Then, something unpredictable and rather remarkable happened. I grew a little bit. And then, something even more unpredictable and remarkable happened. I grew a little bit more. I started to imagine what it might be like to see Paris some day. Every food challenge brought me a teensy bit closer to that ultimate goal. As my plantar fasciitis healed and my rigidity around food lessened, the city of lights began to seem less and less fantastical and more and more realistic. “Well, this is practice for Paris,” I caught myself thinking whenever I encountered an obstacle or when my flexibility was stretched to new limits. “Soon.” The word hung in the air. I would be seeing Paris soon. With every successful navigation of a potential “disaster,” I was that much better prepared for the challenges I would face in France. Soon, I would be ready.
Aware of my aim, my therapist and dietician set small milestones for me. In September, after a bit of planning and strategizing, I ate my first baguette with butter. There was no planning or strategizing required when I discovered the avocados my mom picked up at the grocery store weren’t ripe during my visit home just before Christmas. Without a second’s hesitation (or the use of any measuring spoons), I added butter to my side of bread to meet my fat exchange for dinner. “It’s great preparation for Paris!” I exclaimed to my somewhat stunned mother.
In 2017, there is a new time sensitivity to my need to poise myself for this next leap of faith in my recovery. I will be seeing Paris soon. I will be seeing Paris in 131 days and 23 hours, to be exact. That’s right. The plane tickets are purchased. The hotel is reserved. The guidebook is now adorned with sticky notes and penciled stars. Creased, folded sheets of hand-written notations are stuck in between the pages, waiting to be copied into my Moleskine travel journal. In nearly every daily event, I am hunting for an opportunity to practice for Paris. “What is this situation offering me for the future?” I ask myself whenever a mix of distressing emotions bubbles up inside me.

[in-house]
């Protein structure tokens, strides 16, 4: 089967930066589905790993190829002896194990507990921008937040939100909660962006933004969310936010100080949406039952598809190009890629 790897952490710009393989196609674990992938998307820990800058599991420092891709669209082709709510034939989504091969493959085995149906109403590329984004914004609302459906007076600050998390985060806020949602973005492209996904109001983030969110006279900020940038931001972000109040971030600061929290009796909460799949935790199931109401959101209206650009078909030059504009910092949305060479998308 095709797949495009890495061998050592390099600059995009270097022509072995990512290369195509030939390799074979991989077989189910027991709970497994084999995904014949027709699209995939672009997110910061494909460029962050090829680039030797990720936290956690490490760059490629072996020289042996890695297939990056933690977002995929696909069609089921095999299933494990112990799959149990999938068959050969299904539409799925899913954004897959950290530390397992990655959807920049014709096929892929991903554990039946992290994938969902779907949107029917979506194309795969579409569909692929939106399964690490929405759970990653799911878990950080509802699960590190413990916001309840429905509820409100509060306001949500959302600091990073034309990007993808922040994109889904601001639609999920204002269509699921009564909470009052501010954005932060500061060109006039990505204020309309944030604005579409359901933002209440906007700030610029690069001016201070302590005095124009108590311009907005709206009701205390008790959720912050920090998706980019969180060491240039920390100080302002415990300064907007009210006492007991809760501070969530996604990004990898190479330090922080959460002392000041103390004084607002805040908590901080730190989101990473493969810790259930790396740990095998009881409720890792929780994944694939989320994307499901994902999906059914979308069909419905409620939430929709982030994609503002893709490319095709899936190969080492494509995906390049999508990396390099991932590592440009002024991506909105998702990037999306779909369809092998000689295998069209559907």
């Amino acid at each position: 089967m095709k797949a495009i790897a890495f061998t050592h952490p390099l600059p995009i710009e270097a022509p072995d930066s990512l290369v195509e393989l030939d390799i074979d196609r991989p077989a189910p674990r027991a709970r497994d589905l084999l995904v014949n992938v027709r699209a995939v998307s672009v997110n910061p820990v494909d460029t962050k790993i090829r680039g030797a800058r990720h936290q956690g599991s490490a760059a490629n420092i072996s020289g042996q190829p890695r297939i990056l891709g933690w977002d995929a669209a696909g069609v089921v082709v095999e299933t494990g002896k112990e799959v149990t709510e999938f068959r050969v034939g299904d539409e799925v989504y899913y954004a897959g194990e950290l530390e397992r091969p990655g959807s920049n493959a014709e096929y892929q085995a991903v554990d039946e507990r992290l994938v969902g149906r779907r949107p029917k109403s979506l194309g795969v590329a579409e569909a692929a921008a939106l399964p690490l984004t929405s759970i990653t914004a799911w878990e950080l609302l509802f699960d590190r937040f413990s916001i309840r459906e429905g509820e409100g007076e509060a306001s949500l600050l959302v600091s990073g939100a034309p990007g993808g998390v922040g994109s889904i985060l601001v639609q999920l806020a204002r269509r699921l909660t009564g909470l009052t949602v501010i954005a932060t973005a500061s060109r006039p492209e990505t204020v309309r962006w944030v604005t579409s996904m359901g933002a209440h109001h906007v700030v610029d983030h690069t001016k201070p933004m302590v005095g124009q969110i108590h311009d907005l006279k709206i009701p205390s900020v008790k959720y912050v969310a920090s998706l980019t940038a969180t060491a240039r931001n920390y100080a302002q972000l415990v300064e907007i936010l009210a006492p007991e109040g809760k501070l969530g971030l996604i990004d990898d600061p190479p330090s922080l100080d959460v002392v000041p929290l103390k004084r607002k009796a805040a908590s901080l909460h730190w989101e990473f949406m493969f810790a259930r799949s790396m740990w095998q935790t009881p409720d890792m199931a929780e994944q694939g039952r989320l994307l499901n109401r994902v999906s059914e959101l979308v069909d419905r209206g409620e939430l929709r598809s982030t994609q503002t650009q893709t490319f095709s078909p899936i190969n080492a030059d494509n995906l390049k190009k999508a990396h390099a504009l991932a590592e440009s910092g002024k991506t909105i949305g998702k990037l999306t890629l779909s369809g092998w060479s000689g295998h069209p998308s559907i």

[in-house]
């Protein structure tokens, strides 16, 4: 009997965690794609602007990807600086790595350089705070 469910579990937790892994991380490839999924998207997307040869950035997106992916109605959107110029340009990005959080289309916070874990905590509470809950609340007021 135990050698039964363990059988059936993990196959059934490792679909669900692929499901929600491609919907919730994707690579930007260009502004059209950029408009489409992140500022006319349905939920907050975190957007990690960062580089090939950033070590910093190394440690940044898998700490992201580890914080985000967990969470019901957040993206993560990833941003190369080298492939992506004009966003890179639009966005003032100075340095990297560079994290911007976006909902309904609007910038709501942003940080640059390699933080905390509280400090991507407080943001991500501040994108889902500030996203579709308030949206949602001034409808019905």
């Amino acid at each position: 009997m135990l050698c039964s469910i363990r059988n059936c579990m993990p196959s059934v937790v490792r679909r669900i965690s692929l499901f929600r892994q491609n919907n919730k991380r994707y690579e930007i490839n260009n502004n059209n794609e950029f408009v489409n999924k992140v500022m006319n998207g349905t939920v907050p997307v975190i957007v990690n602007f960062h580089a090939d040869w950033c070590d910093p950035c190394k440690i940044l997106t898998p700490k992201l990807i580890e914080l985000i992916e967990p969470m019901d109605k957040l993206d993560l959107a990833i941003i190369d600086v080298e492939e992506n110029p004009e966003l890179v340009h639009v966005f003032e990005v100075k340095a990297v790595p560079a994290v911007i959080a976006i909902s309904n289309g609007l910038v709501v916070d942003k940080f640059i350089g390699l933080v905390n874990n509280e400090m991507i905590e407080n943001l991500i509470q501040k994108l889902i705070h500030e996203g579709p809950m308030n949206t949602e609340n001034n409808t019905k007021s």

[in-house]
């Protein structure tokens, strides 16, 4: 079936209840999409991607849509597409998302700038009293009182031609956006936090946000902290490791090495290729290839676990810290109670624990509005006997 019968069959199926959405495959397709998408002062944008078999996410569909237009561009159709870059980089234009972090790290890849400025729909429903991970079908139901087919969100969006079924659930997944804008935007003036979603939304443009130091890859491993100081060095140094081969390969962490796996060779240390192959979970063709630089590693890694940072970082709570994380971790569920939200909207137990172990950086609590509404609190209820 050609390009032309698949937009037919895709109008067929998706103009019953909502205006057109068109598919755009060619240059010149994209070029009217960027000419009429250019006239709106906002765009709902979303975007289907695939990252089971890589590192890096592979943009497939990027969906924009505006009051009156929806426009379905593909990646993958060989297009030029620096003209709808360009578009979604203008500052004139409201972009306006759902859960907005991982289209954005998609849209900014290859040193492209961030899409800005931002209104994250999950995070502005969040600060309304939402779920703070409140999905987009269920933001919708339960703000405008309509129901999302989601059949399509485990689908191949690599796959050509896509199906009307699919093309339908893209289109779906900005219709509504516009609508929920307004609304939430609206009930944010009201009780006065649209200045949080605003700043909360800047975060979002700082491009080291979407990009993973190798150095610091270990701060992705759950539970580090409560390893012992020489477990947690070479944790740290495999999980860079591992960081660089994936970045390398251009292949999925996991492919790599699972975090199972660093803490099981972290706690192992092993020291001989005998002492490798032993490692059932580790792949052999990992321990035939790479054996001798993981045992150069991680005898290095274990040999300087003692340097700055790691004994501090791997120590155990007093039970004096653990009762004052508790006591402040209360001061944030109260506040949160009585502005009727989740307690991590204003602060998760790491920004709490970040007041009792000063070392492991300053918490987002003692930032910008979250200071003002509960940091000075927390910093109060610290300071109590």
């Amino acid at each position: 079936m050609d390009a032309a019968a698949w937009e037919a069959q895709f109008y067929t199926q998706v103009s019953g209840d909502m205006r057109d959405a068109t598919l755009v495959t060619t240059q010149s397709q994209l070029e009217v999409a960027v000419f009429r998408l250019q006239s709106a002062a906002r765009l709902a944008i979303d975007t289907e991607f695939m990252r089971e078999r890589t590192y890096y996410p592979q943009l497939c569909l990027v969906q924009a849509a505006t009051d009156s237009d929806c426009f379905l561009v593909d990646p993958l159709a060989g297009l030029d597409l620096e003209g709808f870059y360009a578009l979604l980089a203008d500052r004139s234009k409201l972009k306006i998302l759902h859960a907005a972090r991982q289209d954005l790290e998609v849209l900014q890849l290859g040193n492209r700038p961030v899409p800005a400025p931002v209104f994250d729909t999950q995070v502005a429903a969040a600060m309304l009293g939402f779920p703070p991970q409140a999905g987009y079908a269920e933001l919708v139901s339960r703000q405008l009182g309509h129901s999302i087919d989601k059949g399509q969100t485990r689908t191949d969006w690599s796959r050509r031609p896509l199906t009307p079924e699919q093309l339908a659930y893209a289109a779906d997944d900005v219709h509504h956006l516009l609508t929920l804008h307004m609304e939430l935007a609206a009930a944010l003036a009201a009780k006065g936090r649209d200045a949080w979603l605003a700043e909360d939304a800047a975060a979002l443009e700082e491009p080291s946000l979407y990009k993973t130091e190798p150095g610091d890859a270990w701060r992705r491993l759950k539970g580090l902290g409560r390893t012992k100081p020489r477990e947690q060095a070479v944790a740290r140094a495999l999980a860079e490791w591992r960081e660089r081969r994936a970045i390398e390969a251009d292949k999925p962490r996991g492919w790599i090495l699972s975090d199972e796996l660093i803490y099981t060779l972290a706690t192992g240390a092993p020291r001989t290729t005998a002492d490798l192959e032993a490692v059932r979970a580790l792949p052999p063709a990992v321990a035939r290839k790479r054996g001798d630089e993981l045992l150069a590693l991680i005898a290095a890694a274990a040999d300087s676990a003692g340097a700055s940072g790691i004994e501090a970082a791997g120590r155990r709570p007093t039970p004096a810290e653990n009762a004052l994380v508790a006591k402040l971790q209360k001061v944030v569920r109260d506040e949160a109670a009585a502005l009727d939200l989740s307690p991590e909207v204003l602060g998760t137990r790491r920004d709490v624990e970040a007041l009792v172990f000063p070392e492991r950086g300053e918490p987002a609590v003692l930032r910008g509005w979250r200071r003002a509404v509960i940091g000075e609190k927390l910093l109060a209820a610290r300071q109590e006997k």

There are many questions and uncertainties ahead. The year 2017 is going to be one of growth and transition. And transitions, even good ones, have a tendency to, well, sort of suck. For me, the trick is to acknowledge and validate the misery I experience while simultaneously engaging with my positive experiences, including curiosity, excitement, and even pride. After all, c’est la vie!
“It is good to have an end to journey toward; but it is the journey that matters, in the end.”
An extrovert trying to be an introvert to avoid being hurt… that was how my first therapist described me. Isolation and feelings of loneliness were always sources of pain for me. Exploring my need to be in the company of other people and embracing the discomfort and uncertainty inherent in the swampland of forging personal connections was a first beyond the entrenched cognitive-behavioral-emotional loops of my chronic depression. Reengaging with old friends and building new relationships were dramatic shifts outside of my comfort zone, and these efforts were challenging enough. At a time when I was also waging a pitched war for my life against binge eating disorder, the fact that many (perhaps most) social situations involved food only heightened the drama. My recovery from my depression and my eating disorder were too interdependent to be dissected apart. As I battled on, my friend Amelia was a close ally on both fronts. We fell into a routine of meeting up after work every few weeks for dinner, making our way through a circuit of the best local restaurants in our little area. Over seltzer with lime and decaf black coffee, we shared all the details of our lives, from the most mundane to the deepest and most heartfelt. Each meal was anticipated with delight as an opportunity to be genuine and authentic for a few hours. In the comfortable cocoon of merry conversation, I grew increasingly resilient as I coped with one menu and then the next.
In April, Amelia accepted an offer of a new position and relocated to a city five hours away. It was a long-expected move, and there was nothing sudden about it. I was excited for her, and I was prepared for the change, but there was a difference between predicting loneliness and then actually feeling it. Over the summer, I continued to travel frequently, remained involved in all of my meaningful activities, and maintained my connections with all of my long-distance friends. Yet… I spent much of my time alone. It didn’t always feel like loneliness. I remained connected and I didn’t dwell in any sense of isolation or entertain self-pity. However, every once in a while, I felt the definitive absence of my friends. At times, my therapist and I spoke about the subject, but we never arrived at any useful conclusions. I continued to participate in yoga, I lingered after mass each Sunday to chat with my casual acquaintances from my parish, and, every so often, I went out to lunch with some of my coworkers. None of those fleeting connections filled the empty space in my heart that longed for a kindred spirit.